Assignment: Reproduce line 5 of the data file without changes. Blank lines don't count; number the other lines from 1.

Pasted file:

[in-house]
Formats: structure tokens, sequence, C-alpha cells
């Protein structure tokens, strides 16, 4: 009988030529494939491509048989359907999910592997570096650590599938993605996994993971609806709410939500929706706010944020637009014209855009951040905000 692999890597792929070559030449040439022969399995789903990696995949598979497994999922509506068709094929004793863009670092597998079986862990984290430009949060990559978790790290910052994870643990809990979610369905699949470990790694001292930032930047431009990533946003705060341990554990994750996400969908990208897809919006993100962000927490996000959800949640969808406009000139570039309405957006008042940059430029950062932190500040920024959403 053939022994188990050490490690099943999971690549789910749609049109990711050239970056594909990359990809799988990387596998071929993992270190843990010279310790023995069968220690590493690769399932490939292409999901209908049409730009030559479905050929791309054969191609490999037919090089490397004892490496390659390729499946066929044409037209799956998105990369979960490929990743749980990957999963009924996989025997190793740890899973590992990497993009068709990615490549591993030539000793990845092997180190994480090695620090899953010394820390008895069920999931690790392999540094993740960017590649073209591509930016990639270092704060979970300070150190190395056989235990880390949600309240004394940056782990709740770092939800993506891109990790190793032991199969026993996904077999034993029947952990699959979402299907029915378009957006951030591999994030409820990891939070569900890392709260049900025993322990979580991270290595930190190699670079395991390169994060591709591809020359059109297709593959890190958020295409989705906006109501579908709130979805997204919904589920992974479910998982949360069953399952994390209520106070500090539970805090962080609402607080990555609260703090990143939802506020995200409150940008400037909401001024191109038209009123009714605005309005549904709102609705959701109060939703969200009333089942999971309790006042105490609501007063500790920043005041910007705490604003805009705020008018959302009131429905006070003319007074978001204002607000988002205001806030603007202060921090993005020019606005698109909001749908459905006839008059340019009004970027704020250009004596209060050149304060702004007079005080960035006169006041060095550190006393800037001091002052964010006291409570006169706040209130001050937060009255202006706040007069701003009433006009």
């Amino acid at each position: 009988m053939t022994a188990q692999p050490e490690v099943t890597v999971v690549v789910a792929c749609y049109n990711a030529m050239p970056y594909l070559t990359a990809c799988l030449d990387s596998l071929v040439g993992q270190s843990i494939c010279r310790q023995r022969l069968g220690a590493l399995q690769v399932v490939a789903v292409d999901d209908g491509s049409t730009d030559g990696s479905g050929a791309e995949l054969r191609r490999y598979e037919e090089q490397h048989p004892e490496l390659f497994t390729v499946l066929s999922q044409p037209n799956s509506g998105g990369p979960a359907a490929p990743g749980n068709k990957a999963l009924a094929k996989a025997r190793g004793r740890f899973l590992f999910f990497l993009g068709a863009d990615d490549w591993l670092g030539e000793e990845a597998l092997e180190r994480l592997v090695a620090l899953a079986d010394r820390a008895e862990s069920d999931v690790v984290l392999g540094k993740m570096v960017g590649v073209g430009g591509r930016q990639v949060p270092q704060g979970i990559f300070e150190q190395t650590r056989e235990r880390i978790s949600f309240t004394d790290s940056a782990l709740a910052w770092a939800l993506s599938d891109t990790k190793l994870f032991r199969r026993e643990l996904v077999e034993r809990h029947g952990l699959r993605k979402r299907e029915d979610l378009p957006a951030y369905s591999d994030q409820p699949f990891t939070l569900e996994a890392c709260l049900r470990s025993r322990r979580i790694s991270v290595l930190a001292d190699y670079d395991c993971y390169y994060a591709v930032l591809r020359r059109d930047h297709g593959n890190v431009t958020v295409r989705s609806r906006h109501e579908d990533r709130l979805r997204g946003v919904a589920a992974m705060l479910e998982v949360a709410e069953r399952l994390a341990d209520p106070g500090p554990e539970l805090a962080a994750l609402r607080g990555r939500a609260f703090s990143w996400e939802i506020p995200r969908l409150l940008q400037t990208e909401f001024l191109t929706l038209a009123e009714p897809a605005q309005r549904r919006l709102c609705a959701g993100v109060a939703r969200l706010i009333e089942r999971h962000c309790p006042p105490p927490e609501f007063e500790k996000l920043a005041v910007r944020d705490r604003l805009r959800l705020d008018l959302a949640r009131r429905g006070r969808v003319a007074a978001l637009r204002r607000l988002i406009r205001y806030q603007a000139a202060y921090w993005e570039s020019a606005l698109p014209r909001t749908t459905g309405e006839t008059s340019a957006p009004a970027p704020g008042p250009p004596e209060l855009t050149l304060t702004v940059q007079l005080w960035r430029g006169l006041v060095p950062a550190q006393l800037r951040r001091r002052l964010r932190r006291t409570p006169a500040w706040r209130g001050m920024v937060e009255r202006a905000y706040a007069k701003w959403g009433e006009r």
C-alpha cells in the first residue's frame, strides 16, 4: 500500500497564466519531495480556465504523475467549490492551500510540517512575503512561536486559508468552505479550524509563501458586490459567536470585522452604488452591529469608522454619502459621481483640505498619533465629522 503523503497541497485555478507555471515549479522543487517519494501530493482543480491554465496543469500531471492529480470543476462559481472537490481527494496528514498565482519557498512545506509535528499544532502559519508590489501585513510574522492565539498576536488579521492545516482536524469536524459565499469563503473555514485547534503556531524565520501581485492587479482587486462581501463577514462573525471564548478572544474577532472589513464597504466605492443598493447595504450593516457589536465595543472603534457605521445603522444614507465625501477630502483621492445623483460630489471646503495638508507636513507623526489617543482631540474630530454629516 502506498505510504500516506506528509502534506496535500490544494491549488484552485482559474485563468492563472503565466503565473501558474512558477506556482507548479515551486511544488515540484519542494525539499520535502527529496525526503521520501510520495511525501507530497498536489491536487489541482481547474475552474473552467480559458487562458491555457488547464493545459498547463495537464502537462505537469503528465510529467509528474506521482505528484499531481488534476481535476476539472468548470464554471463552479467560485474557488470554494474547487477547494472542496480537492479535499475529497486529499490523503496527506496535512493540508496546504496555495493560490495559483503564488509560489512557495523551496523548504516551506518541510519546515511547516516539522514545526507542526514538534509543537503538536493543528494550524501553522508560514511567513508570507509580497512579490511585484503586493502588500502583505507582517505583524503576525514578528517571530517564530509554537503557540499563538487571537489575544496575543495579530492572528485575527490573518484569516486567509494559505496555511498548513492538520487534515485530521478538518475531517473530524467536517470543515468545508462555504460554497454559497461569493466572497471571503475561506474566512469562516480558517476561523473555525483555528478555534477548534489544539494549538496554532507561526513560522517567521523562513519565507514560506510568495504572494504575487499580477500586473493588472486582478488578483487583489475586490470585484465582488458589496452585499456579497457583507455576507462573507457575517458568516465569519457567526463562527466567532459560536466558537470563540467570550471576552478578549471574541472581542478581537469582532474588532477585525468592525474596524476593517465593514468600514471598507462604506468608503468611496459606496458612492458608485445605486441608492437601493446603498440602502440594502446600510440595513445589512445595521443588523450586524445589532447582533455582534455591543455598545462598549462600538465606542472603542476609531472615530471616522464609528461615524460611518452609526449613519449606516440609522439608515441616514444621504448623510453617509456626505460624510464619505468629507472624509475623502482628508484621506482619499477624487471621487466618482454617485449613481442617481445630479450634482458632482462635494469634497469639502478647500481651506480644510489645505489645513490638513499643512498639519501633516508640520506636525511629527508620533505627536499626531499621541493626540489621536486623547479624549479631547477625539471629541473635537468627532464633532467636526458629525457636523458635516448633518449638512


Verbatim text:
C-alpha cells in the first residue's frame, strides 16, 4: 500500500497564466519531495480556465504523475467549490492551500510540517512575503512561536486559508468552505479550524509563501458586490459567536470585522452604488452591529469608522454619502459621481483640505498619533465629522 503523503497541497485555478507555471515549479522543487517519494501530493482543480491554465496543469500531471492529480470543476462559481472537490481527494496528514498565482519557498512545506509535528499544532502559519508590489501585513510574522492565539498576536488579521492545516482536524469536524459565499469563503473555514485547534503556531524565520501581485492587479482587486462581501463577514462573525471564548478572544474577532472589513464597504466605492443598493447595504450593516457589536465595543472603534457605521445603522444614507465625501477630502483621492445623483460630489471646503495638508507636513507623526489617543482631540474630530454629516 502506498505510504500516506506528509502534506496535500490544494491549488484552485482559474485563468492563472503565466503565473501558474512558477506556482507548479515551486511544488515540484519542494525539499520535502527529496525526503521520501510520495511525501507530497498536489491536487489541482481547474475552474473552467480559458487562458491555457488547464493545459498547463495537464502537462505537469503528465510529467509528474506521482505528484499531481488534476481535476476539472468548470464554471463552479467560485474557488470554494474547487477547494472542496480537492479535499475529497486529499490523503496527506496535512493540508496546504496555495493560490495559483503564488509560489512557495523551496523548504516551506518541510519546515511547516516539522514545526507542526514538534509543537503538536493543528494550524501553522508560514511567513508570507509580497512579490511585484503586493502588500502583505507582517505583524503576525514578528517571530517564530509554537503557540499563538487571537489575544496575543495579530492572528485575527490573518484569516486567509494559505496555511498548513492538520487534515485530521478538518475531517473530524467536517470543515468545508462555504460554497454559497461569493466572497471571503475561506474566512469562516480558517476561523473555525483555528478555534477548534489544539494549538496554532507561526513560522517567521523562513519565507514560506510568495504572494504575487499580477500586473493588472486582478488578483487583489475586490470585484465582488458589496452585499456579497457583507455576507462573507457575517458568516465569519457567526463562527466567532459560536466558537470563540467570550471576552478578549471574541472581542478581537469582532474588532477585525468592525474596524476593517465593514468600514471598507462604506468608503468611496459606496458612492458608485445605486441608492437601493446603498440602502440594502446600510440595513445589512445595521443588523450586524445589532447582533455582534455591543455598545462598549462600538465606542472603542476609531472615530471616522464609528461615524460611518452609526449613519449606516440609522439608515441616514444621504448623510453617509456626505460624510464619505468629507472624509475623502482628508484621506482619499477624487471621487466618482454617485449613481442617481445630479450634482458632482462635494469634497469639502478647500481651506480644510489645505489645513490638513499643512498639519501633516508640520506636525511629527508620533505627536499626531499621541493626540489621536486623547479624549479631547477625539471629541473635537468627532464633532467636526458629525457636523458635516448633518449638512